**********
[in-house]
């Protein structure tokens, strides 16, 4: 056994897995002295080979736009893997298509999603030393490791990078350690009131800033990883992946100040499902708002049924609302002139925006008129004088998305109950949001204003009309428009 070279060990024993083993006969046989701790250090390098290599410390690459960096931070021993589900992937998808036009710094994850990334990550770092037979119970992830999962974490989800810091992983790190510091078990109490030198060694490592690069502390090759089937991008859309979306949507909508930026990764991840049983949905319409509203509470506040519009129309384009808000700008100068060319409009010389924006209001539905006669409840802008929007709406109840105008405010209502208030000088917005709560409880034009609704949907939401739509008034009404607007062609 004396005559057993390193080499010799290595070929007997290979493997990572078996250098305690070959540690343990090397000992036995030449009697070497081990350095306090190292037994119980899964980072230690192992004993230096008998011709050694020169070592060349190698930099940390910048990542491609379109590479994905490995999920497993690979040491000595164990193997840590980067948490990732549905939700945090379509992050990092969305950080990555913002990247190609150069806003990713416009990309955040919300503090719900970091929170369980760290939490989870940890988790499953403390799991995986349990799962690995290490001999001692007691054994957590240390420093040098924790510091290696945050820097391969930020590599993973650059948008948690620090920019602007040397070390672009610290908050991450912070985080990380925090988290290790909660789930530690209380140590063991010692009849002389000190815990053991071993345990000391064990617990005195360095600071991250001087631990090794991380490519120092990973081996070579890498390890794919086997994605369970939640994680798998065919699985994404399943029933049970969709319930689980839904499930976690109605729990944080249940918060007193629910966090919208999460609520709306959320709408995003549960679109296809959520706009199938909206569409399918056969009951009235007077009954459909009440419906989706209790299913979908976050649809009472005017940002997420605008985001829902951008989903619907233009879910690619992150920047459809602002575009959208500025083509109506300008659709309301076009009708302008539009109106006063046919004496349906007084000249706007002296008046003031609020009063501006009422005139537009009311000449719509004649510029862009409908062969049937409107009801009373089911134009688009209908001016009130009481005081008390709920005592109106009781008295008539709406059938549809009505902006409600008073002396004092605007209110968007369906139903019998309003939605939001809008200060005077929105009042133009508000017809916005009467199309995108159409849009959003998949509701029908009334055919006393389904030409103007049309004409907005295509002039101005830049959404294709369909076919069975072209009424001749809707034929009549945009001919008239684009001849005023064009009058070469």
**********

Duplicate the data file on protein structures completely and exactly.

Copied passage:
[in-house]
């Protein structure tokens, strides 16, 4: 056994897995002295080979736009893997298509999603030393490791990078350690009131800033990883992946100040499902708002049924609302002139925006008129004088998305109950949001204003009309428009 070279060990024993083993006969046989701790250090390098290599410390690459960096931070021993589900992937998808036009710094994850990334990550770092037979119970992830999962974490989800810091992983790190510091078990109490030198060694490592690069502390090759089937991008859309979306949507909508930026990764991840049983949905319409509203509470506040519009129309384009808000700008100068060319409009010389924006209001539905006669409840802008929007709406109840105008405010209502208030000088917005709560409880034009609704949907939401739509008034009404607007062609 004396005559057993390193080499010799290595070929007997290979493997990572078996250098305690070959540690343990090397000992036995030449009697070497081990350095306090190292037994119980899964980072230690192992004993230096008998011709050694020169070592060349190698930099940390910048990542491609379109590479994905490995999920497993690979040491000595164990193997840590980067948490990732549905939700945090379509992050990092969305950080990555913002990247190609150069806003990713416009990309955040919300503090719900970091929170369980760290939490989870940890988790499953403390799991995986349990799962690995290490001999001692007691054994957590240390420093040098924790510091290696945050820097391969930020590599993973650059948008948690620090920019602007040397070390672009610290908050991450912070985080990380925090988290290790909660789930530690209380140590063991010692009849002389000190815990053991071993345990000391064990617990005195360095600071991250001087631990090794991380490519120092990973081996070579890498390890794919086997994605369970939640994680798998065919699985994404399943029933049970969709319930689980839904499930976690109605729990944080249940918060007193629910966090919208999460609520709306959320709408995003549960679109296809959520706009199938909206569409399918056969009951009235007077009954459909009440419906989706209790299913979908976050649809009472005017940002997420605008985001829902951008989903619907233009879910690619992150920047459809602002575009959208500025083509109506300008659709309301076009009708302008539009109106006063046919004496349906007084000249706007002296008046003031609020009063501006009422005139537009009311000449719509004649510029862009409908062969049937409107009801009373089911134009688009209908001016009130009481005081008390709920005592109106009781008295008539709406059938549809009505902006409600008073002396004092605007209110968007369906139903019998309003939605939001809008200060005077929105009042133009508000017809916005009467199309995108159409849009959003998949509701029908009334055919006393389904030409103007049309004409907005295509002039101005830049959404294709369909076919069975072209009424001749809707034929009549945009001919008239684009001849005023064009009058070469």